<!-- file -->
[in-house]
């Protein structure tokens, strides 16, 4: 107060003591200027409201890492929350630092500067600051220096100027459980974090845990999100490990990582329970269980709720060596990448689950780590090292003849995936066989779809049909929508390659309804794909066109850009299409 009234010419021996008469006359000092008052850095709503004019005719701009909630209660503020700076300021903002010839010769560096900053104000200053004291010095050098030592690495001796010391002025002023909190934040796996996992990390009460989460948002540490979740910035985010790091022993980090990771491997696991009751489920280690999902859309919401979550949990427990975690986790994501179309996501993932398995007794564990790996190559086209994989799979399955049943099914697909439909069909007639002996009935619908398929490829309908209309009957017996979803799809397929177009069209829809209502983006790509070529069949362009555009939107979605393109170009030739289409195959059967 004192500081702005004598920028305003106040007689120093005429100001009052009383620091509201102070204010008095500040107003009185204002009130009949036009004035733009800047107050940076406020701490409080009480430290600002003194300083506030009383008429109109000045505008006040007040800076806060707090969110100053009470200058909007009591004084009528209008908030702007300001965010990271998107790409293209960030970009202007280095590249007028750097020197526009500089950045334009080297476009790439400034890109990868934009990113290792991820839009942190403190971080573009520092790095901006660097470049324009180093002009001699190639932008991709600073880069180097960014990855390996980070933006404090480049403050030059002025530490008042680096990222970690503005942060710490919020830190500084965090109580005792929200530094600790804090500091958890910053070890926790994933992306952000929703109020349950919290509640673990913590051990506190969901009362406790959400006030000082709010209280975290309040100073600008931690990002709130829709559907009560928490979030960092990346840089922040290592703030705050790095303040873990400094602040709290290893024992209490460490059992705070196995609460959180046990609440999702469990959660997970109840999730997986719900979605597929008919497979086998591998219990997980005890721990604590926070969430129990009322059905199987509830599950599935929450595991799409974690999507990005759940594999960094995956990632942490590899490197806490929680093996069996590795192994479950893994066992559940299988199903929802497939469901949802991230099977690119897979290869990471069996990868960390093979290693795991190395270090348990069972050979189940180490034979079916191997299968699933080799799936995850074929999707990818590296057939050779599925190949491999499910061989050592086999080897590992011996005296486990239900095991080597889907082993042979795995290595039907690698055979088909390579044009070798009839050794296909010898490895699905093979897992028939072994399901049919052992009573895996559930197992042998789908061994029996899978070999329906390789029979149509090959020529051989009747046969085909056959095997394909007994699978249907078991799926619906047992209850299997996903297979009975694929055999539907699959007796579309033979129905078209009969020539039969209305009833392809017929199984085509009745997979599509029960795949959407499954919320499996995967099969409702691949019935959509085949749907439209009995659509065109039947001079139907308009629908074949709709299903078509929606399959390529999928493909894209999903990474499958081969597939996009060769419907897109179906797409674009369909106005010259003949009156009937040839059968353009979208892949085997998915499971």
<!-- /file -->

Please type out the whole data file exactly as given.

[in-house]
């Protein structure tokens, strides 16, 4: 107060003591200027409201890492929350630092500067600051220096100027459980974090845990999100490990990582329970269980709720060596990448689950780590090292003849995936066989779809049909929508390659309804794909066109850009299409 009234010419021996008469006359000092008052850095709503004019005719701009909630209660503020700076300021903002010839010769560096900053104000200053004291010095050098030592690495001796010391002025002023909190934040796996996992990390009460989460948002540490979740910035985010790091022993980090990771491997696991009751489920280690999902859309919401979550949990427990975690986790994501179309996501993932398995007794564990790996190559086209994989799979399955049943099914697909439909069909007639002996009935619908398929490829309908209309009957017996979803799809397929177009069209829809209502983006790509070529069949362009555009939107979605393109170009030739289409195959059967 004192500081702005004598920028305003106040007689120093005429100001009052009383620091509201102070204010008095500040107003009185204002009130009949036009004035733009800047107050940076406020701490409080009480430290600002003194300083506030009383008429109109000045505008006040007040800076806060707090969110100053009470200058909007009591004084009528209008908030702007300001965010990271998107790409293209960030970009202007280095590249007028750097020197526009500089950045334009080297476009790439400034890109990868934009990113290792991820839009942190403190971080573009520092790095901006660097470049324009180093002009001699190639932008991709600073880069180097960014990855390996980070933006404090480049403050030059002025530490008042680096990222970690503005942060710490919020830190500084965090109580005792929200530094600790804090500091958890910053070890926790994933992306952000929703109020349950919290509640673990913590051990506190969901009362406790959400006030000082709010209280975290309040100073600008931690990002709130829709559907009560928490979030960092990346840089922040290592703030705050790095303040873990400094602040709290290893024992209490460490059992705070196995609460959180046990609440999702469990959660997970109840999730997986719900979605597929008919497979086998591998219990997980005890721990604590926070969430129990009322059905199987509830599950599935929450595991799409974690999507990005759940594999960094995956990632942490590899490197806490929680093996069996590795192994479950893994066992559940299988199903929802497939469901949802991230099977690119897979290869990471069996990868960390093979290693795991190395270090348990069972050979189940180490034979079916191997299968699933080799799936995850074929999707990818590296057939050779599925190949491999499910061989050592086999080897590992011996005296486990239900095991080597889907082993042979795995290595039907690698055979088909390579044009070798009839050794296909010898490895699905093979897992028939072994399901049919052992009573895996559930197992042998789908061994029996899978070999329906390789029979149509090959020529051989009747046969085909056959095997394909007994699978249907078991799926619906047992209850299997996903297979009975694929055999539907699959007796579309033979129905078209009969020539039969209305009833392809017929199984085509009745997979599509029960795949959407499954919320499996995967099969409702691949019935959509085949749907439209009995659509065109039947001079139907308009629908074949709709299903078509929606399959390529999928493909894209999903990474499958081969597939996009060769419907897109179906797409674009369909106005010259003949009156009937040839059968353009979208892949085997998915499971």